Pope slams culture of ‘perfect’ people shunning disabled

Pope Francis has decried the obsession with perfect bodies, saying it leads society to hide the disabled to avoid offending the privileged.

In a homily at a Mass at St Peter’s Square on Sunday for the Jubilee of the Sick and Disabled, the Pope called for mutual solidarity and acceptance.

Francis criticised the modern “objections” raised “to a life characterised by serious physical limitations”.

“It is thought that sick or disabled persons cannot be happy, since they cannot live the lifestyle held up by the culture of pleasure and entertainment,” the Pope said.

“In an age when care for one’s body has become an obsession and a big business, anything imperfect has to be hidden away, since it threatens the happiness and serenity of the privileged few and endangers the dominant model,” Francis continued.

“Such persons should best be kept apart, in some ‘enclosure’ – even a gilded one – or in ‘islands’ of pietism or social welfare, so that they do not hold back the pace of a false well-being,” the Pope added.

“In some cases, we are even told that it is better to eliminate them as soon as possible, because they become an unacceptable economic burden in time of crisis.”

Francis said that when people shut their eyes in the face of sickness and disability, they fail to understand the real meaning of life which “has to do with accepting suffering and limitation”.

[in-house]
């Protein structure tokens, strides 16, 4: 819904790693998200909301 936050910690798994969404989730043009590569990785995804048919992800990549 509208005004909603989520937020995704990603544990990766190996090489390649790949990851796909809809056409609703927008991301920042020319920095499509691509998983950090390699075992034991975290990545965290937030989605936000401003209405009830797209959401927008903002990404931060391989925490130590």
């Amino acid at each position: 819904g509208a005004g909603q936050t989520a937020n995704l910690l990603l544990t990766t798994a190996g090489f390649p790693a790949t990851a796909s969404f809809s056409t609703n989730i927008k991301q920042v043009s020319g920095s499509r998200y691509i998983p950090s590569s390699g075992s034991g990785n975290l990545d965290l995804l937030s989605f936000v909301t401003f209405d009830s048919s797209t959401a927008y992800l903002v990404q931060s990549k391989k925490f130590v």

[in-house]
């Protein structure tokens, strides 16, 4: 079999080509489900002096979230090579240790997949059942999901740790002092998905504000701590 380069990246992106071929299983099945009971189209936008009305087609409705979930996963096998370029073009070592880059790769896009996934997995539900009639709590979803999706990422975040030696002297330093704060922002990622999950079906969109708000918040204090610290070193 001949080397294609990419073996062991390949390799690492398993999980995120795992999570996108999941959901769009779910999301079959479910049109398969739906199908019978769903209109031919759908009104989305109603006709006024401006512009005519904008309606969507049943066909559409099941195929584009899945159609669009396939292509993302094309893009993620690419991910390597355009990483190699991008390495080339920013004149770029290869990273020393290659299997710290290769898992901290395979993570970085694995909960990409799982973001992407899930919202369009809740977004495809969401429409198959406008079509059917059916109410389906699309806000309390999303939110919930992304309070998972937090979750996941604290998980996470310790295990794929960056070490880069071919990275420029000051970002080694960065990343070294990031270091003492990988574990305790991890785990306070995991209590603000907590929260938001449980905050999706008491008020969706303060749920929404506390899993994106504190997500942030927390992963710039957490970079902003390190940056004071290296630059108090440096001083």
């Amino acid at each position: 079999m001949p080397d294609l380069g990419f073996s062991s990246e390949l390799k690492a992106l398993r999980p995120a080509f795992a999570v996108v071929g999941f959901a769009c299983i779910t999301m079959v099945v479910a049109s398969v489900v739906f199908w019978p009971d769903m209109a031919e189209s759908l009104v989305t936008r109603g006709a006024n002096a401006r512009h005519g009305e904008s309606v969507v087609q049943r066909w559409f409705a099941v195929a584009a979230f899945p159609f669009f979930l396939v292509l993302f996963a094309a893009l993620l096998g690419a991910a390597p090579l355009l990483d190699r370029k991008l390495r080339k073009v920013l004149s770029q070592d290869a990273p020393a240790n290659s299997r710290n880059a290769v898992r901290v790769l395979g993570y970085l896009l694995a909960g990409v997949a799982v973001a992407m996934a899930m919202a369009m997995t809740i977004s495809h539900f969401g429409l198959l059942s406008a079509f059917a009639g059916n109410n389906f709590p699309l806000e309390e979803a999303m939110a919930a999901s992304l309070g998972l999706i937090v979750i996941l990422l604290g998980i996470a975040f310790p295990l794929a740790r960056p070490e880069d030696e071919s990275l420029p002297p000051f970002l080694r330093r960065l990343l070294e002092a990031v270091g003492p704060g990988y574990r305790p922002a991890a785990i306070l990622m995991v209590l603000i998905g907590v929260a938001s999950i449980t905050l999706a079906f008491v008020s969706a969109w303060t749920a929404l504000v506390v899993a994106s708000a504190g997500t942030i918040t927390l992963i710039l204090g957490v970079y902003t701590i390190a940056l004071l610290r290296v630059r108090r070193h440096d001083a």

“The world does not become better because only apparently ‘perfect’ people live there – I say ‘perfect’ rather than ‘false’ – but when human solidarity, mutual acceptance and respect increase.”

“The happiness that everyone desires,” the Pope added, can only be “attained only if we are capable of loving”.

“It is always a matter of love; there is no other path.”

The Jubilee for the Sick and Persons with Disabilities, which ran from June 10-12, was part of the Year of Mercy.

For the first time in a papal Mass in St Peter’s Square, on Sunday the Gospel was dramatised by a group of intellectually disabled persons.

This was so the text could be understood by pilgrims with mental disabilities, the Vatican announced.

At the Mass, people with disabilities did various liturgical roles.

Sources

News category: World.

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